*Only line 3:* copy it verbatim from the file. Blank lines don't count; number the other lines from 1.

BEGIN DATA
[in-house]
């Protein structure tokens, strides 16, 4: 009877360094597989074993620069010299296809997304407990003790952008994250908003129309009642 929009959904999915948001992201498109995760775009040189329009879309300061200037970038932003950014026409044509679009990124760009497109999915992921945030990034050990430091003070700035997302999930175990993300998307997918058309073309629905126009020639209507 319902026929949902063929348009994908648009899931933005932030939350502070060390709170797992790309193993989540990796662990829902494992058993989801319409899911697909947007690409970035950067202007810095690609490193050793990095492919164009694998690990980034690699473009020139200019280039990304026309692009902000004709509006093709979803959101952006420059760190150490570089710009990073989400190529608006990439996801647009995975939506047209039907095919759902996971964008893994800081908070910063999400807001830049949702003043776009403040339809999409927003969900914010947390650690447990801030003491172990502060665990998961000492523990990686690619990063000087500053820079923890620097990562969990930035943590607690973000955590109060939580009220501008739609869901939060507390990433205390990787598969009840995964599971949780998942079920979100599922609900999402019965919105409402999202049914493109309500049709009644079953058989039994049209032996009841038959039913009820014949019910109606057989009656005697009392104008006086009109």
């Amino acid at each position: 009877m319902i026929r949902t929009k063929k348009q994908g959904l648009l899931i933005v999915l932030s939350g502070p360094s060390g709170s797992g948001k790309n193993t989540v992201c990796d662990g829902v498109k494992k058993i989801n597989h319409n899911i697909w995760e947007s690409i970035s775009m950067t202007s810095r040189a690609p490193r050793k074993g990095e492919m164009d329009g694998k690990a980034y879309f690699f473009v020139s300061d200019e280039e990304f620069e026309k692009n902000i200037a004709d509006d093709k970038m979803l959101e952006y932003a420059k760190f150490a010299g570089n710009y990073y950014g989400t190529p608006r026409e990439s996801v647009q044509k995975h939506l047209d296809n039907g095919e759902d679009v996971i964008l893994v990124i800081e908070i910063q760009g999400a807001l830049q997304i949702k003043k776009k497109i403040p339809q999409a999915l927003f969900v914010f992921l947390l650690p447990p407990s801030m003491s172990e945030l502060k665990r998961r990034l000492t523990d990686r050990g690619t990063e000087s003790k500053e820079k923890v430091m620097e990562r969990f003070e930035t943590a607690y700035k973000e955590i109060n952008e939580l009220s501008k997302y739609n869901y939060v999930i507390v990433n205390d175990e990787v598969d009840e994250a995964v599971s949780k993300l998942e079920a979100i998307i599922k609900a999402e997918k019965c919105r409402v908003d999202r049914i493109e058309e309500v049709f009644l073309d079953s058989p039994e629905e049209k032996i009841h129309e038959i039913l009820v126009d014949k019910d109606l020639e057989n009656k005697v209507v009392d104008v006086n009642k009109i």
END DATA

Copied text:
């Amino acid at each position: 009877m319902i026929r949902t929009k063929k348009q994908g959904l648009l899931i933005v999915l932030s939350g502070p360094s060390g709170s797992g948001k790309n193993t989540v992201c990796d662990g829902v498109k494992k058993i989801n597989h319409n899911i697909w995760e947007s690409i970035s775009m950067t202007s810095r040189a690609p490193r050793k074993g990095e492919m164009d329009g694998k690990a980034y879309f690699f473009v020139s300061d200019e280039e990304f620069e026309k692009n902000i200037a004709d509006d093709k970038m979803l959101e952006y932003a420059k760190f150490a010299g570089n710009y990073y950014g989400t190529p608006r026409e990439s996801v647009q044509k995975h939506l047209d296809n039907g095919e759902d679009v996971i964008l893994v990124i800081e908070i910063q760009g999400a807001l830049q997304i949702k003043k776009k497109i403040p339809q999409a999915l927003f969900v914010f992921l947390l650690p447990p407990s801030m003491s172990e945030l502060k665990r998961r990034l000492t523990d990686r050990g690619t990063e000087s003790k500053e820079k923890v430091m620097e990562r969990f003070e930035t943590a607690y700035k973000e955590i109060n952008e939580l009220s501008k997302y739609n869901y939060v999930i507390v990433n205390d175990e990787v598969d009840e994250a995964v599971s949780k993300l998942e079920a979100i998307i599922k609900a999402e997918k019965c919105r409402v908003d999202r049914i493109e058309e309500v049709f009644l073309d079953s058989p039994e629905e049209k032996i009841h129309e038959i039913l009820v126009d014949k019910d109606l020639e057989n009656k005697v209507v009392d104008v006086n009642k009109i």